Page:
Vladimir Putin by André Carrilho for the New Statesman
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Leader: Why we need to be honest about Vladimir Putin

Whatever the Kremlin apologists say – and regardless of the ancient historical and cultural affinities involved – there are few benefits for citizens of Crimea likely to result from their de facto annexation by Russia.

A fundamental imbalance in the international stand-off over Ukraine is that, in the short term at least, the outcome means more to Russia than it does to the west. Naturally, it is a source of alarm in Washington, London and Berlin that Vladimir Putin has violated the sovereignty of a neighbouring country. Rightly, this action has been denounced as aggression and a defiance of international law.

Yet feelings about the status of Ukraine run a lot higher in Russia than they do in the west and the country’s president acts with far fewer domestic constraints. He has calculated that neither the US nor the EU will torch diplomatic and economic relations with the Kremlin over Crimea. The ugly strategic reality is that his calculation looks accurate.

The chief argument that Moscow has brought in defence of its action – that Russian-speaking citizens are in danger from Ukrainian nationalism – is spurious. There is no evidence for it and whatever anxieties exist among Crimea’s russophone community could be addressed without armed intervention.

There is cynicism, too, in the Kremlin’s contention that the turmoil in Kyiv was somehow the expression of quasi-imperialist ambitions on the part of the EU and Nato – as if, by extension, Moscow were answering western expansionism with an act of self-defence.

It is true that the fall of Viktor Yanukovych’s administration was hastily recognised as a legitimate transition in western European capitals. There is a preference in Brussels and Washington that Ukraine pursue a transition to more functional democracy with greater respect for the rule of law – and an expectation that such an outcome is more likely if the government is not a client of the Kremlin. It is also true that the acceptance of other former Soviet republics and Warsaw Pact countries into the EU and Nato since the collapse of the USSR has exacerbated anxiety in Moscow about declining strategic influence and national debilitation. However, it is naive to suppose that those feelings would have been avoided if Russia had been allowed to retain strategic mastery of eastern Europe. Cringing before the Kremlin’s wounded post-Soviet pride would have condemned countries such as Latvia, Lithuania, Estonia and even Poland to the kind of dysfunctional satellite status that has been Ukraine’s misfortune. The citizens of those countries can now be profoundly grateful for the prosperity and security that EU and Nato membership brought them.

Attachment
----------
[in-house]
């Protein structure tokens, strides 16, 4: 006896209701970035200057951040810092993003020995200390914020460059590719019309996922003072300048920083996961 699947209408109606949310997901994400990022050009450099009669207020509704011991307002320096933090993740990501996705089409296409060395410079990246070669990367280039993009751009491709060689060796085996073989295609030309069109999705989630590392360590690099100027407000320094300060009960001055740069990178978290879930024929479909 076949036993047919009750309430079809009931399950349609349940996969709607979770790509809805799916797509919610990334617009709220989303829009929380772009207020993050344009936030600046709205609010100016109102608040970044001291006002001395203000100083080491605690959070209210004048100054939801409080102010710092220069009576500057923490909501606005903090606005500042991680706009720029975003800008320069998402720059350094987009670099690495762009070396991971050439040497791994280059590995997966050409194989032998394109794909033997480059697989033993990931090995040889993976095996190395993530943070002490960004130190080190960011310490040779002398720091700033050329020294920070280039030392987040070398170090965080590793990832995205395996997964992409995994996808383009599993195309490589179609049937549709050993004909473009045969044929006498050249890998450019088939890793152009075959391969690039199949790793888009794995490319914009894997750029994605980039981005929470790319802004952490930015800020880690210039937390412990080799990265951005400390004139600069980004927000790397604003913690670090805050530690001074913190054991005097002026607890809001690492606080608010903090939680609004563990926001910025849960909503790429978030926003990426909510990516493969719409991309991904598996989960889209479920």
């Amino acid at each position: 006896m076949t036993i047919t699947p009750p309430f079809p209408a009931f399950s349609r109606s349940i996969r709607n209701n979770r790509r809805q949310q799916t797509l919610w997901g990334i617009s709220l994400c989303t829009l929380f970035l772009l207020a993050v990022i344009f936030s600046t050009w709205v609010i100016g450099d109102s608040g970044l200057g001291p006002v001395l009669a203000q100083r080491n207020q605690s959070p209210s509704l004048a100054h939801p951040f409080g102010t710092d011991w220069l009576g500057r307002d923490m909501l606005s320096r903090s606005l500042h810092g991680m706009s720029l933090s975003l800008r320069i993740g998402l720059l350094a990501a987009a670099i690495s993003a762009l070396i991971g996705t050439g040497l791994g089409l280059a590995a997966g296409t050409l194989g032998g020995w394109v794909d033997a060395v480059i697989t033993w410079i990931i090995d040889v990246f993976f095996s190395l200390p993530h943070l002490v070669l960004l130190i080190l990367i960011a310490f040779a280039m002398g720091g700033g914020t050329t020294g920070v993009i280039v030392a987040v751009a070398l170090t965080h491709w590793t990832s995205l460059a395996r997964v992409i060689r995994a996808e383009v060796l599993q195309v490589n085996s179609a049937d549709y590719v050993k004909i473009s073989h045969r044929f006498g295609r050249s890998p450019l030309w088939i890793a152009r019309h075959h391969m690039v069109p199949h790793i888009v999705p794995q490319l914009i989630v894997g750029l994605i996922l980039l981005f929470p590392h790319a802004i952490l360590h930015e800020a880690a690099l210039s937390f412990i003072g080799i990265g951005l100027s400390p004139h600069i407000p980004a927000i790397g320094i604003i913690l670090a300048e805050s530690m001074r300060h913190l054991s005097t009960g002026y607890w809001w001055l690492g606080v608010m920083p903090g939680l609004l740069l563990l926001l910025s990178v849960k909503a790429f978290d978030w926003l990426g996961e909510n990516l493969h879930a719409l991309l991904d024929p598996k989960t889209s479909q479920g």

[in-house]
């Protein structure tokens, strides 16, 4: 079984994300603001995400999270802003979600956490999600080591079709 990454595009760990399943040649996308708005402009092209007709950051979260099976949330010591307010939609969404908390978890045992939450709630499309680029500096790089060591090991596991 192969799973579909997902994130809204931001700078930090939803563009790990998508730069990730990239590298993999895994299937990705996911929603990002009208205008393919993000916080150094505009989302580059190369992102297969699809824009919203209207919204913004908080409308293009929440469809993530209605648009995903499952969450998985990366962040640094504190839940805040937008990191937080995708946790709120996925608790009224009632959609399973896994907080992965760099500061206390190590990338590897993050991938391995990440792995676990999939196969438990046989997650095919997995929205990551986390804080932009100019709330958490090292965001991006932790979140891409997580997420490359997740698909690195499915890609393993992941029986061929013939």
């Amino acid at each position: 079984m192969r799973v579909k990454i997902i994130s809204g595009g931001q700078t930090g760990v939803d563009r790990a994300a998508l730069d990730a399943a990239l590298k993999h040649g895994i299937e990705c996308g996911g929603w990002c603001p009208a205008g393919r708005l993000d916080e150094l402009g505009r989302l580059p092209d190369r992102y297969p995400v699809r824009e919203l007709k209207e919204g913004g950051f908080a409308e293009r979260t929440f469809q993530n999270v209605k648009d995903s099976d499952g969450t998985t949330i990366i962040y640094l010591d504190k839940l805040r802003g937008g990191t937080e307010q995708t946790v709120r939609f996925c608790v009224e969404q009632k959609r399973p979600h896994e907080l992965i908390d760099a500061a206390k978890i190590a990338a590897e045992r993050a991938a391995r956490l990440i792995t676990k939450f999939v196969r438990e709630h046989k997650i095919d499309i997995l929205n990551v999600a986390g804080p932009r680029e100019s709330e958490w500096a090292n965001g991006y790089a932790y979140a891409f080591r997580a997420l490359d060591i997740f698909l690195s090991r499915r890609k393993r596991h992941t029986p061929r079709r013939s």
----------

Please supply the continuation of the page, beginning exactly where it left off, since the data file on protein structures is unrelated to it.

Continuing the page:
If Britain is now to start satisfying Mr Putin’s territorial appetite, let us at least be honest about the kind of man he is. Russia’s president is a former KGB agent who despises liberal democracy and excuses the crimes of Stalin. He has consolidated his power through a combination of corrupt accommodation with compliant financial oligarchs, old-fashioned po­lice state repression and the nurturing of a cult of ethnic nationalism that leads to official tolerance of racist and homophobic violence carried out by skinhead gangs who pledge loyalty to the president. No one who values freedom and civil rights should want to see citizens of another country fall under such a jurisdiction.